top of page
  • Writer's pictureThe Publishing Post

Cosy up With a Good Book

By Steph Carroll, Rebecca Weigler, Charlotte Horsfield and Georgia Wells


The Christmas Wish by Lindsey Kelk

9 November, Harper Collins


Lindsey Kelk returns with a warm-hearted and humorous festive romance, perfect for the Christmas season.


Desperate to bury her woes, newly single Gwen Baker is craving a family Christmas full of festive films, country walks and, of course, as much chocolate as one can consume at Christmas time. Upon returning to her childhood village, Gwen discovers that Dev, her teenage crush, is also back and is as handsome as ever. He is still as kind and funny as he was back in the day, but now he has a fiancée.


Then something strange happens… she wakes up and it’s Christmas Day all over again. Trapped in a snowy Groundhog Day full of family arguments and eggnog, Gwen finds herself engaging in multiple meet-cutes with Dev. Is that really so bad? After all, Gwen does need to find a way to put her heart back together again. But how can you have a second chance at love if he can’t remember you from one day to the next?


This festive rom-com is not one to miss. Follow along with Gwen’s story to see if she’ll finally get her second chance at love with her childhood crush.


Bookshops and Bonedust by Travis Baldree

9 November, Pan MacMillan


Following the huge success of the cosy and whimsical Legends and Lattes, Baldree returns with another wholesome tale set against the backdrop of magical creatures and the mundane happenings of coffee shops and small towns.


Bookshops and Bonedust follows Viv in the same world of Legends and Lattes, as she navigates her new environment in the town of Murk and its second-hand bookshop, which provides more adventures than Viv could have expected – on and off its pages. Filled with the same touch of magic as the first smash hit, Baldree explores relationships, community and the sense of home in this next fantasy tale about the loveable, and now iconic, orc and the cast of fabulous characters that join her along the way.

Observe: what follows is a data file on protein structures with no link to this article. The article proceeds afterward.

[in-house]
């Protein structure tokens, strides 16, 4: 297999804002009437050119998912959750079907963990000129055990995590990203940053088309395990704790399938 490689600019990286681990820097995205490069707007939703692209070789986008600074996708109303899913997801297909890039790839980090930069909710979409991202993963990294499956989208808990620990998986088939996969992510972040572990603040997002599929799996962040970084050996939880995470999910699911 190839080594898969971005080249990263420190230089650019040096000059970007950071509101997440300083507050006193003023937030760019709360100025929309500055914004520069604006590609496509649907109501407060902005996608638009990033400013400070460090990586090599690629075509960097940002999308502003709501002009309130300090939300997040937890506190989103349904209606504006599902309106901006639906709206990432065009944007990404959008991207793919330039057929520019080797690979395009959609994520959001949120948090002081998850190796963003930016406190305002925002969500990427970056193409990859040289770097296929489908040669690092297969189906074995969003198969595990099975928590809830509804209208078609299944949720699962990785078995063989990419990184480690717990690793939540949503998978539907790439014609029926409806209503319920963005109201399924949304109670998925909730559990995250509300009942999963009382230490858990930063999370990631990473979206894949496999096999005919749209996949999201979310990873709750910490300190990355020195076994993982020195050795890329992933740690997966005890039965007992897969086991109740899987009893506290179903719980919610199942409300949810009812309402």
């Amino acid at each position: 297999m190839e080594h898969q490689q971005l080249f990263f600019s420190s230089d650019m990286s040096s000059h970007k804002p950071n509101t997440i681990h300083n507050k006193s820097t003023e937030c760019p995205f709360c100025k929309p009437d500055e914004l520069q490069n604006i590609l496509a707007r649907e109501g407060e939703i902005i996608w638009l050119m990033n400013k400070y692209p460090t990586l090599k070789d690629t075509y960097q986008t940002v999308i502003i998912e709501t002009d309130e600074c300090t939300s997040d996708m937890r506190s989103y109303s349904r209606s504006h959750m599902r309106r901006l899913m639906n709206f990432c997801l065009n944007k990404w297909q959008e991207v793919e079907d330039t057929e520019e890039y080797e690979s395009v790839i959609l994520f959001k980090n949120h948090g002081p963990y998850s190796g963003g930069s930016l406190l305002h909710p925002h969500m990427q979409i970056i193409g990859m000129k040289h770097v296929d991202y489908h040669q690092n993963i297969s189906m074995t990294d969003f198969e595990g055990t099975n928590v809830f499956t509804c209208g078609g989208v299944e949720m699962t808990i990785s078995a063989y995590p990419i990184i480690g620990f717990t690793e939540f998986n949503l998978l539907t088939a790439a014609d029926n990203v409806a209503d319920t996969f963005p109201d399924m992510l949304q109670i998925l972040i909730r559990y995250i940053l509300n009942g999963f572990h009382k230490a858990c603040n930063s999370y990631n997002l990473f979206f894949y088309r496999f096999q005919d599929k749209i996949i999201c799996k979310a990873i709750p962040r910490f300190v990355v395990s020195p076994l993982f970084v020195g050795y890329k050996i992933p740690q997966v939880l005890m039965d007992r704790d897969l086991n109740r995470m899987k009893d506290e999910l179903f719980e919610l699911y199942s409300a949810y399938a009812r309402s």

The Altar Girls by Patricia Gibney

9 November, Bookouture


The final instalment in Gibney’s thriller series doesn’t disappoint. When Detective Lottie Parker hears that the body of a young child has been found in the frozen grounds of a cathedral, she experiences great anxiety that it could be the body of the missing girl, Willow Devine. The body is identified as that of another eight-year-old girl named Naomi, whom Lottie discovers was a fellow altar server alongside Willow. Lottie fights to work out the connection between the two vulnerable girls.


Lottie remains desperate to find Willow before she meets the same fate as Naomi, but she is devastated when Willow’s body is also found lying at a different church in the town. Lottie remains committed to solving the crime that leaves her questioning everything and everyone. Anyone could be guilty. But just who is to blame for murdering these innocent girls?


She considers both sets of parents whose stories fail to add up. And what of the charming priest who holds an irrefutable alibi that appears to protect him from all accusations? Lottie’s search for the perpetrator gains momentum when a young boy from the choir also vanishes without a trace. She must find this sadistic killer before another child loses their life. Has Lottie got what it takes to untangle the evidence?


This thriller proves as scary as it is readable. Gibney’s latest novel is the perfect read to snuggle up with on the sofa during these dark nights.


Day by Michael Cunningham

14 November, Penguin Random House


5 April 2019: In a charming Brooklyn brownstone, the facade of a happy home starts to crumble. Dan and Isabel, a married couple, find themselves drifting apart, and both, it seems, are a little bit in love with Isabel’s younger brother, Robbie, who lives in the attic loft. Robbie, the family’s free spirit, lives through a glamorous online persona but now must leave the house, risking the family’s unity. Meanwhile, ten-year-old Nathan explores independence, while five-year-old Violet tries to ignore her parents’ growing divide.


5 April 2020: The home turns into a confinement as the world goes into lockdown. Violet fears leaving the windows open, obsessed with her family’s safety. Communication between Isabel and Dan is reduced to veiled insults and frustrated sighs. Robbie is stuck in an Icelandic mountain cabin, with only his thoughts and his secret Instagram life for company.


5 April 2021: Emerging from the crisis, the family confronts a changed reality, reflecting on what they’ve learned, what they’ve lost and how they can move forward.



0 comments

Recent Posts

See All

Comments


bottom of page